|Millennium:||1st millennium BC|
|Centuries:||4th century BC – 3rd century BC – 2nd century BC|
|Decades:||310s BC 300s BC 290s BC – 280s BC – 270s BC 260s BC 250s BC|
|Years:||284 BC 283 BC 282 BC – 281 BC – 280 BC 279 BC 278 BC|
|281 BC by topic|
|Gregorian calendar||281 BC|
|Ab urbe condita||473|
|Bahá'í calendar||−2124 – −2123|
|English Regnal year||N/A|
|Chinese calendar||己卯年 (Earth Rabbit)
2416 or 2356
— to —
庚辰年 (Metal Dragon)
2417 or 2357
|Coptic calendar||−564 – −563|
|Ethiopian calendar||−288 – −287|
|- Vikram Samvat||−224 – −223|
|- Shaka Samvat||N/A|
|- Kali Yuga||2821–2822|
|Igbo calendar||−1280 – −1279|
|Iranian calendar||902 BP – 901 BP|
|Islamic calendar||930 BH – 929 BH|
|Minguo calendar||2192 before ROC
|Thai solar calendar||263|
|Wikimedia Commons has media related to 281 BC.|
Year 281 BC was a year of the pre-Julian Roman calendar. At the time it was known as the Year of the Consulship of Barbula and Philippus (or, less frequently, year 473 Ab urbe condita). The denomination 281 BC for this year has been used since the early medieval period, when the Anno Domini calendar era became the prevalent method in Europe for naming years.
- The Battle of Corupedium in Lydia is the last battle of the Diadochi, the rival successors to Alexander the Great. It is fought between the armies of Lysimachus, King of Thrace and Macedonia, and Seleucus, ruler of Eastern Anatolia, Syria, Phoenicia, Judea, Babylonia and Iran. Seleucus kills Lysimachus during the battle.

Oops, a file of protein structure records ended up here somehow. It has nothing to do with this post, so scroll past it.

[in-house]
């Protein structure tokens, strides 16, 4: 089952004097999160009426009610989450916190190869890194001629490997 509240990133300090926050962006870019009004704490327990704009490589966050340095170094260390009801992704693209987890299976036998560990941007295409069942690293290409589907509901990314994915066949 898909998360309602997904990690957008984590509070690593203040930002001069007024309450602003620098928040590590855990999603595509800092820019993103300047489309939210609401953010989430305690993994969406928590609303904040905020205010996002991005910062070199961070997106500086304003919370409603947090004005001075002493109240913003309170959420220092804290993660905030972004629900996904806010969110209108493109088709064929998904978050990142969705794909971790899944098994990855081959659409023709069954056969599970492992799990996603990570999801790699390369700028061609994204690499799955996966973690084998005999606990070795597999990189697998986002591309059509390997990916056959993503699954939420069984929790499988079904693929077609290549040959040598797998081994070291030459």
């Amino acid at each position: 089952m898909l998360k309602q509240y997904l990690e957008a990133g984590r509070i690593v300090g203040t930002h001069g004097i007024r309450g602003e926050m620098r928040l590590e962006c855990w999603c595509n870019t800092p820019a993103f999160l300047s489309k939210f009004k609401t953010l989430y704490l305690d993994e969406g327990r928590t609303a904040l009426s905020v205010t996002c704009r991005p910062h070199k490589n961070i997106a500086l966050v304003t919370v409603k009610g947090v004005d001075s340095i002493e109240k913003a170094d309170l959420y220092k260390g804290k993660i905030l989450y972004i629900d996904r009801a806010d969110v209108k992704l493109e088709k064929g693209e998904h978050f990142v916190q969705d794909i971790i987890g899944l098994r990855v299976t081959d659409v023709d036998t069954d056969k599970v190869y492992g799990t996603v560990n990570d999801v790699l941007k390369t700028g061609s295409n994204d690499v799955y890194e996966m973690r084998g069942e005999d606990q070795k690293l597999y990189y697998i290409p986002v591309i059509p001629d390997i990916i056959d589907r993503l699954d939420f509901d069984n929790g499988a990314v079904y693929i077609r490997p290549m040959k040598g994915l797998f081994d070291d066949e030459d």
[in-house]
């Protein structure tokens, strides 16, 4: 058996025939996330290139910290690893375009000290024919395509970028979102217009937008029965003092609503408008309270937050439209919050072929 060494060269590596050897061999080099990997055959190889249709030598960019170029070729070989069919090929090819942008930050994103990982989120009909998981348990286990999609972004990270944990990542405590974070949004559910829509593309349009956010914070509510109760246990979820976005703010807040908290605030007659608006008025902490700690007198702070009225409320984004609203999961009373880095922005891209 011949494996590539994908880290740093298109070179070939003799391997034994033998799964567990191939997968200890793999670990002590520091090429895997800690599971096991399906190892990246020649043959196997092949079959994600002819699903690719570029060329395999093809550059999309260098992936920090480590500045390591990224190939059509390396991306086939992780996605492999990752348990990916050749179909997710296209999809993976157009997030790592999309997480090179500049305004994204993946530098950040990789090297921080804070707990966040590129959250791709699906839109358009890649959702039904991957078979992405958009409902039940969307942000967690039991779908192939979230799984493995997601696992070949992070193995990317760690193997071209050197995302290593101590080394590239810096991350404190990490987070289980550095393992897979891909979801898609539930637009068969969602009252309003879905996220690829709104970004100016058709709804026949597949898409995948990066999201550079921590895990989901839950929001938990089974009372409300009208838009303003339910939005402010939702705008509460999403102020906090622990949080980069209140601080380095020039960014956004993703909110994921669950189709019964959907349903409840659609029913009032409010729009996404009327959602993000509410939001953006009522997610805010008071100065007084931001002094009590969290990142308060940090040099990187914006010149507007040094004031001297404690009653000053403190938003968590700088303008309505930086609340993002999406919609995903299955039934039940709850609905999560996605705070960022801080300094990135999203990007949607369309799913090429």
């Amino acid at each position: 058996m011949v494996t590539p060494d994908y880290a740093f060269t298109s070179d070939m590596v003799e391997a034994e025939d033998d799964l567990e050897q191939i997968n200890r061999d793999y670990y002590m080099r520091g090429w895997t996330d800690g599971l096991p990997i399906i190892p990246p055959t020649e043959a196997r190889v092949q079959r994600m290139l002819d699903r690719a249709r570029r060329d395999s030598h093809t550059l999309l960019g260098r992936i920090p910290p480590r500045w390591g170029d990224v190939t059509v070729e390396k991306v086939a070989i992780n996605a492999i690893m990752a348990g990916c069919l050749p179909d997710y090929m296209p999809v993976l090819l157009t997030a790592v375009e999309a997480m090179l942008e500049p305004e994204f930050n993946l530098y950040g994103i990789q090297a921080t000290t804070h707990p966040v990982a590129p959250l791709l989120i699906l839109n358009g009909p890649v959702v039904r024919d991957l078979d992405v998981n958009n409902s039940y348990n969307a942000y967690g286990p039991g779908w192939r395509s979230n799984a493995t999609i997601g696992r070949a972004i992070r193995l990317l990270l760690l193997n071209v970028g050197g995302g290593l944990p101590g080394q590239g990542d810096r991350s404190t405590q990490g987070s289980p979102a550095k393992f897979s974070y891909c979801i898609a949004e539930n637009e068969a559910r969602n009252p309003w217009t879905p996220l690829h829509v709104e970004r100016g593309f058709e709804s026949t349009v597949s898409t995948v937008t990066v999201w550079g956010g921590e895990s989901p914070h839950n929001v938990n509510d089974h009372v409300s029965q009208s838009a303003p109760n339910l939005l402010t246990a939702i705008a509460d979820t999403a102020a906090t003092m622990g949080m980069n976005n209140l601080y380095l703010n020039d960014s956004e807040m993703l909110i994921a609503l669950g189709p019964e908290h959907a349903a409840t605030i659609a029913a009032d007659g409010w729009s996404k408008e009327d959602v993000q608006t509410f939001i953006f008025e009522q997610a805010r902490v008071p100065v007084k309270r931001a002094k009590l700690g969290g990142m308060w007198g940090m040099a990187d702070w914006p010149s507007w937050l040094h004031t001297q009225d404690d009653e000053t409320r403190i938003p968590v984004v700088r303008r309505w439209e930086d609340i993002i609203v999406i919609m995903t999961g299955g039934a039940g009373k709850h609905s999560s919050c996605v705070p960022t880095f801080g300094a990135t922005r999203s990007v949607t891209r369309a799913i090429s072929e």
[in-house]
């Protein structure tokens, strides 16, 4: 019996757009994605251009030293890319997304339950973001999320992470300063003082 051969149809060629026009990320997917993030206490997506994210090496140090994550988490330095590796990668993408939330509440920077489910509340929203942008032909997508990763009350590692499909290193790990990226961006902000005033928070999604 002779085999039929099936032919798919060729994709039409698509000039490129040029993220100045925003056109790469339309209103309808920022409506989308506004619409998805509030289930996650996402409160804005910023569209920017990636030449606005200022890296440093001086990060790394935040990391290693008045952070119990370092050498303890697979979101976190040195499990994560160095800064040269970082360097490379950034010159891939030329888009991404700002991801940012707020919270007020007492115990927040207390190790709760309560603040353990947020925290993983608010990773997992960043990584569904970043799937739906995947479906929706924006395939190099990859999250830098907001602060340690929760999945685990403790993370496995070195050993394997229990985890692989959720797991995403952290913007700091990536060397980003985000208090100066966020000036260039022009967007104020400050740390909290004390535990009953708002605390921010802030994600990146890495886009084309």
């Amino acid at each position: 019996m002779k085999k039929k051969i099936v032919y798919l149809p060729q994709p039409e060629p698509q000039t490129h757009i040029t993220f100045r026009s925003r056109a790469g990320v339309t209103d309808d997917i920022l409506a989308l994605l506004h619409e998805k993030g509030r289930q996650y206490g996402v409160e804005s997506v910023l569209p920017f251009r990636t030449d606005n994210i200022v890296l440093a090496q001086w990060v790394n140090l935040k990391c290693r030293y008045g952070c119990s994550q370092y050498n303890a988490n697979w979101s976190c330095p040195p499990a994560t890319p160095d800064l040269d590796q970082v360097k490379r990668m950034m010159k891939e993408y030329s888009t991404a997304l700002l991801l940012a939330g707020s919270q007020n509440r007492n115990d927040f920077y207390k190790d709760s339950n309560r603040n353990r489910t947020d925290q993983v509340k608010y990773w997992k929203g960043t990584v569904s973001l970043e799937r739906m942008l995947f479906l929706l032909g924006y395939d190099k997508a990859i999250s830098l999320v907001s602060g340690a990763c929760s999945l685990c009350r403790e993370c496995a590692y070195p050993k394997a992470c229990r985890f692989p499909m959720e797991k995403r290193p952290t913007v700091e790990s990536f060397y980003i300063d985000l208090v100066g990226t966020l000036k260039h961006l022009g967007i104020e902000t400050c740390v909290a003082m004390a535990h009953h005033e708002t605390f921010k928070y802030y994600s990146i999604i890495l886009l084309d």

- Following the Battle of Corupedium, Lysimachus' widow, Arsinoe, flees to Cassandrea, a city in northern Greece, where she marries her half-brother Ptolemy Keraunos. This proves to be a serious misjudgement, as Ptolemy Keraunus promptly kills two of her sons, though the third is able to escape. Arsinoe flees again, this time to Alexandria in Egypt.
- Seleucus takes over Thrace and then tries to seize Macedonia. However, he falls into a trap near Lysimachia, Thrace, set by Ptolemy Keraunos, one of the sons of Ptolemy I and Arsinoe II's half brother, who murders Seleucus and takes Macedonia for himself.
- Cineas, a Thessalian serving as chief adviser to King Pyrrhus of Epirus, after visiting Rome attempts, without success, to dissuade Pyrrhus from invading southern Italy.
- Seleucus is succeeded as ruler of the Seleucid empire by Antiochus. He is immediately beset by revolts in Syria (probably instigated by Ptolemy II of Egypt) and by independence movements in northern Anatolia.
- Although he has only a few bases in Greece, Antigonus II Gonatas lays claim to Macedonia. His claim is disputed by Antiochus I.
- Lysimachus, King of Thrace and Macedon (b. c. 360 BC)
- Seleucus I Nicator, King of Syria and Iran and founder of the Seleucid dynasty (b. c. 354 BC)